Integrated Truth and Existential Phenomenology

A Thomistic Response to Iconic Anti-Realists in Science


Integrated Truth and Existential Phenomenology: A Thomistic Response to Iconic Anti-Realists in Science relates an existential phenomenology to modal reasoning. By this reasoning, rooted in a consciousness of phenomena in themselves, a Thomistic realism is advanced wherein scientific inquiry yields objective truth and presupposes a causal principle. This principle, as an inferably true modality, strictly implies a first cause. And this cause as a supreme norm, causally created human nature as it ought to be. So with no naturalistic fallacy, a naturalistic ethics is inferred from our psycho-biological nature that also informs art and politics. Politics, as the institutionalization of ethics, is inferable from ethical prescriptions that are as certifiably true as the descriptions of science that inform it.
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Biographical Note

Robert C. Trundle, PhD (1984), Fellow at the Adler-Aquinas Institute, is a former faculty member at Regis College and University of Colorado at Colorado Springs as well as a former Outstanding Junior Professor and full Professor at Northern Kentucky University.

Table of contents

Foreword by Peter A. Redpath xiii
Preface xxi
ONE Existential Phenomenology and Truth in Science
1. Dilemmas of Truth that Afflict Realism
2. A Weak Realism Despite the Dilemmas?
3. A Robust Realism for Mature Theories
4. Theory-Dependence Vs. a Consciousness-Rooted Realism
TWO Realism Rooted in Observational Consciousness
1. Consciousness and Reality
2. Reality of a Paradox to a Paradoxical Consciousness
3. Existential Phenomenology: An Antidote to Neuroscience Sophistry and Other Substitutes for Philosophy
4. The Recurring Seductions of Self-Refuting Reductionisms
5. Should Neuroscience Study the Phenomena of Neuroscience and Disbelief in God?
6. Anti-Phenomenological Footings of Neuroscience Philosophy
7. How Philosophy was Previously Skewed by Aping Science
8. Contra Kant: Consciousness of a Thereness Apart From Thought
9. Consciousness of Aspects of Phenomena
10. Seeing Non-Epistemologically in the Analytic Tradition
11. In This Tradition, Seeing Epistemologically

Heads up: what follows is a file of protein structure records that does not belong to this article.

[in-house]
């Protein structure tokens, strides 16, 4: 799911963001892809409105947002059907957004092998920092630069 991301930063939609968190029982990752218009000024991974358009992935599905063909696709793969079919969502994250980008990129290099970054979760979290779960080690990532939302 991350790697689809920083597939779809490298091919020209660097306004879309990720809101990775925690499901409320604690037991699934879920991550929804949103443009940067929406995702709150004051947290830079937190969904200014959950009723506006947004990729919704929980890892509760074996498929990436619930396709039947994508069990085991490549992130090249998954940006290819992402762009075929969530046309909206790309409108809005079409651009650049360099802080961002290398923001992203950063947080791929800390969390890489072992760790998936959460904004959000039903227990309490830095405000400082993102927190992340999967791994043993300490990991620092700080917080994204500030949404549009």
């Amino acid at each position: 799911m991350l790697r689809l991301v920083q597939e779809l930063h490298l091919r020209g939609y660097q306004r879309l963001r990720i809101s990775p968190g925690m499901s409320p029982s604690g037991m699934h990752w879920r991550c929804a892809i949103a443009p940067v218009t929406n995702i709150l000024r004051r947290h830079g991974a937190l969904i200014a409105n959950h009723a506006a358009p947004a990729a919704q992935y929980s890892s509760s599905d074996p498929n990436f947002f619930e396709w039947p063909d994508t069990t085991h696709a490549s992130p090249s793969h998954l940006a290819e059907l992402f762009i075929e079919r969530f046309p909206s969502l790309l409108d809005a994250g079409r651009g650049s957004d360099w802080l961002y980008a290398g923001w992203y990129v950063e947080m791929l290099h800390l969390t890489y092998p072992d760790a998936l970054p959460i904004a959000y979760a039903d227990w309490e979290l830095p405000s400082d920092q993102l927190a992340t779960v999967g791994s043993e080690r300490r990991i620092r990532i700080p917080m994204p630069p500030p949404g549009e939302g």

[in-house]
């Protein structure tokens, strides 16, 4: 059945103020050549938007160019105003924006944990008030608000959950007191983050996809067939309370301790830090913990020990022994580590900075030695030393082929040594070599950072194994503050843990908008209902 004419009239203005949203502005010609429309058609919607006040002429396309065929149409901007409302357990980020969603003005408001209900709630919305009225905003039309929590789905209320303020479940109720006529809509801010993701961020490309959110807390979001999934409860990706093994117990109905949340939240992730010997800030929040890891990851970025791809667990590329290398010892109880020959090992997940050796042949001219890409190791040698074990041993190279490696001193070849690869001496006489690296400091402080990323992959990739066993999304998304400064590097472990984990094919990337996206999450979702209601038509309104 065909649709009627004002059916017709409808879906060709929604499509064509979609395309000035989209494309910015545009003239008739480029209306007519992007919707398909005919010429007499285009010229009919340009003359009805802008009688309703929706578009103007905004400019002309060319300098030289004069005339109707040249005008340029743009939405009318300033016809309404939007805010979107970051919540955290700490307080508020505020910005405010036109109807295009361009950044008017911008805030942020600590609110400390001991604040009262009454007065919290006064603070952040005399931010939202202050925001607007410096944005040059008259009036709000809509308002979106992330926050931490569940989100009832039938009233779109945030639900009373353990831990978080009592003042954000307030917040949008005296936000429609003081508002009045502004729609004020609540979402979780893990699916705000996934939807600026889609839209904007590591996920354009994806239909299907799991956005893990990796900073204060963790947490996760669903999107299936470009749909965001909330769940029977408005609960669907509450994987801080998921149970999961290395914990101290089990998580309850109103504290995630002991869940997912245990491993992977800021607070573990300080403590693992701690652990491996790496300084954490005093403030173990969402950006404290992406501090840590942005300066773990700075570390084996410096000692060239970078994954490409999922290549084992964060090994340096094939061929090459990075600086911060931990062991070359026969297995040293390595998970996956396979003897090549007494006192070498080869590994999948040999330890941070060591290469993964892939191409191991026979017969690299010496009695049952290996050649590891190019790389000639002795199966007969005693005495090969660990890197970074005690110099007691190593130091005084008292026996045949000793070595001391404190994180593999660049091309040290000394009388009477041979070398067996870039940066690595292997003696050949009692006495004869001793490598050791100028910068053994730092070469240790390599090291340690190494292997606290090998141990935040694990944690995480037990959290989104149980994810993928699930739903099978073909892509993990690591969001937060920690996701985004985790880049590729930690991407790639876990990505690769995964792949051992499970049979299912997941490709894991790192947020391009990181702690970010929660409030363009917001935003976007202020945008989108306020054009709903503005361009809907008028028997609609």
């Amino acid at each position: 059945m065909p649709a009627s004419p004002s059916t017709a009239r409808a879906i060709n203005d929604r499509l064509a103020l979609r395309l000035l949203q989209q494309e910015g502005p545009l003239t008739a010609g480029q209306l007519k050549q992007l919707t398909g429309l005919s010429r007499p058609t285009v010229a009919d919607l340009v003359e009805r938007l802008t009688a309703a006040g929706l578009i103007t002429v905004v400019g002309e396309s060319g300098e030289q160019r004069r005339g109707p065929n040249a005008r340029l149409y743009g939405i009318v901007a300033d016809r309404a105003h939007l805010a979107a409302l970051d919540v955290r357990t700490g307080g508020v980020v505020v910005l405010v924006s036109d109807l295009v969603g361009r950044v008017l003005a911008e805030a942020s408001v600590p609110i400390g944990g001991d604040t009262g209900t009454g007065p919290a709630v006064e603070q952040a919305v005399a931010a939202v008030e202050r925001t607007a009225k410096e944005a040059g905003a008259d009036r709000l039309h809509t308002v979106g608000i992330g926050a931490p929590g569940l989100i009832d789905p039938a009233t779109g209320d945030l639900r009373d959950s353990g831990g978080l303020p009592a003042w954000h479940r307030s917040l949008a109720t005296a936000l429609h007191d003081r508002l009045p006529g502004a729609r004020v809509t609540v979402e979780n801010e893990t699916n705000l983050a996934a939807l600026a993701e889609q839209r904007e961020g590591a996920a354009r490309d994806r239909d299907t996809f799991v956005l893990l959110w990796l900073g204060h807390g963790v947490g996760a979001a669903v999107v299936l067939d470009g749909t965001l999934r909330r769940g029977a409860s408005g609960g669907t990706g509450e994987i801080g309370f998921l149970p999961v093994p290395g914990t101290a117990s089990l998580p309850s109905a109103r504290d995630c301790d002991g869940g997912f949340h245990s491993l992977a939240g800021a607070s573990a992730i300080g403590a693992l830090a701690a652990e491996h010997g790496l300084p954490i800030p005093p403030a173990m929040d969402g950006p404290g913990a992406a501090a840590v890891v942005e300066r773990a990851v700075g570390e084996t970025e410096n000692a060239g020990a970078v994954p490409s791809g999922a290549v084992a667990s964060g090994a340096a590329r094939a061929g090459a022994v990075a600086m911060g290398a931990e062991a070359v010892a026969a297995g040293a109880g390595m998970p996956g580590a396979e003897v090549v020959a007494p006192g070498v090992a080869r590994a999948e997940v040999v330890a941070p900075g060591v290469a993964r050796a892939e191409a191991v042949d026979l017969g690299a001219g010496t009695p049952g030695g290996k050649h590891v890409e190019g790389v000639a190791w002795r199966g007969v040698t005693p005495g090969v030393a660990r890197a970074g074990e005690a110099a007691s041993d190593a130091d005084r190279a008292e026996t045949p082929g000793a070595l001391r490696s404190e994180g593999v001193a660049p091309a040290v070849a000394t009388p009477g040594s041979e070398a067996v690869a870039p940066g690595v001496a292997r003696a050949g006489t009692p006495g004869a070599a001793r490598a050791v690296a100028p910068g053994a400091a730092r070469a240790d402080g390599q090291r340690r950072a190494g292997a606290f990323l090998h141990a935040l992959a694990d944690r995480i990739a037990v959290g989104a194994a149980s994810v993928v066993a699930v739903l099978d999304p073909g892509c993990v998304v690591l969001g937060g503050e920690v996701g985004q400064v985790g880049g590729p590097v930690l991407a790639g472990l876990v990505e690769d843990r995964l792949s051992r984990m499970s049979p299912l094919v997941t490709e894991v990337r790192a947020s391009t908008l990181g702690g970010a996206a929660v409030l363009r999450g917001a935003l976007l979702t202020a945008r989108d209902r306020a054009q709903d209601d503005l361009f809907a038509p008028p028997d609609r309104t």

THREE From Cultural Relativism as a Species of Realism to Realism in Science
1. A Common-Sense Inference of True Theories Versus an Everyday Contextual Relativism
2. Realism as Opposed to a Politically-Correct Cultural Relativism
3. Phenomenological and Logical Support of Realism
4. Scientific Significance of Aspects of Phenomena
5. An Anti-Realist K-K Thesis Surmounted by Common Sense
6. A Phenomenological Explanation of Historical Developments
7. The Developments Include Free Will and Causal Determinism
FOUR Scientific Realism and Problems of Observation
1. Theory Vs. Theory-Neutral Observation
2. Observation-Theoretical Distinctions Or Differences in Degree?
3. Theory-Laden Observation and Observational Consciousness
4. Observational Footing is Not a Physics-Friendly Metaphysics
5. Metaphysics Vs. Modal Logic and a Phenomenology of Observation
6. Observation-Laden Theory: Are Theoretical Entities Observed?
7. Observation via Existential Phenomenology is Not a Theory
FIVE The Turn From Realism Roused by a Self-Avowed Realist
1. Covert Influence of Popper’s Anti-Realism
2. A Preamble to Popper’s Problems in the Philosophy of Science
3. The Overlooked Origin of Observation Statements as Falsifiers
4. How Falsificationism is Ungrounded by Observation
5. An Anti-Realism of Kuhn’s Radical Relativism
6. From Relativism to Post-Modern Reinventions of Self and Theories
7. The Relation of Science to Sophists and Super Scientists
8. A Peculiar Case of Missing the Profound Point about Popper
9. Radical Empiricism Fueling Feyerabend’s Anarchy
10. Feyerabend’s Anti-Establishment Think-Tank-Like Conjectures
11. Conjectures Vs. Sartre’s Strange Support of Aristotle and Thomas
SIX A Return to Scientific Realism
1. Commensurability: A Presupposition of Scientific Progress
2. Truth Upheld by De Re and De Dicto Impossibilities?
3. The Impossibilities are not Undercut by Meaning Variances
4. Verisimilitude: Increasing Truth, Not Truth-likeness
5. Problem of Ascribing Truth to Theories as Conjunctive Propositions
6. Propositional Logic Vs. What It Makes Sense to Say
7. Is it Senseless to Say that Superseded Theories are Still True?
8. Truth is an Attainable Aim of Methodology
9. A Methodology Tolerating New Phenomena Not Being Duplicated
10. From Eventual Duplication to Novelty and New Research
11. From Research and Success to the Issue of Internal Inconsistency
SEVEN Scientific Truth Informs Truths of Ethics, Art and Politics
1. Integrated Truth with Its Starting Point in Real Existence
2. Existence Subject to Causes Understood Methodologically
3. Modalities in Science Presuppose the Causal Principle
4. Preamble: the Causal Principle Strictly Implies a First Cause
5. Does Evolution Exclude a First-Cause Creator? Is this Creator Inferred Invalidly?
6. A Soundly Inferred God Averts Kierkegaard’s “Leap of Faith”
7. A “Leap of Faith” Avoided by Sound Modal Reasoning
8. Inferring a First Cause and Its Integration of Truth in Science, Ethics, Art and Politics
9. The Sound Inference of a First Cause and the Conditional
10. Denying a First Cause and Rise of the Naturalistic Fallacy
11. A First Cause and Our Psychobiological Nature Being as it Ought to Be
12. Ethical Truth Favoring the Family is Inferable from Science
13. Scientific Truth Informs Truth in Art, Architecture and Music
14. Political Truth is Informed by Truths of Ethics and Science


Anyone interested in surmounting the naturalistic fallacy that, paralyzing modern ethics, does not herein exclude ethics, art and politics being as true as the medical sciences that inform them.


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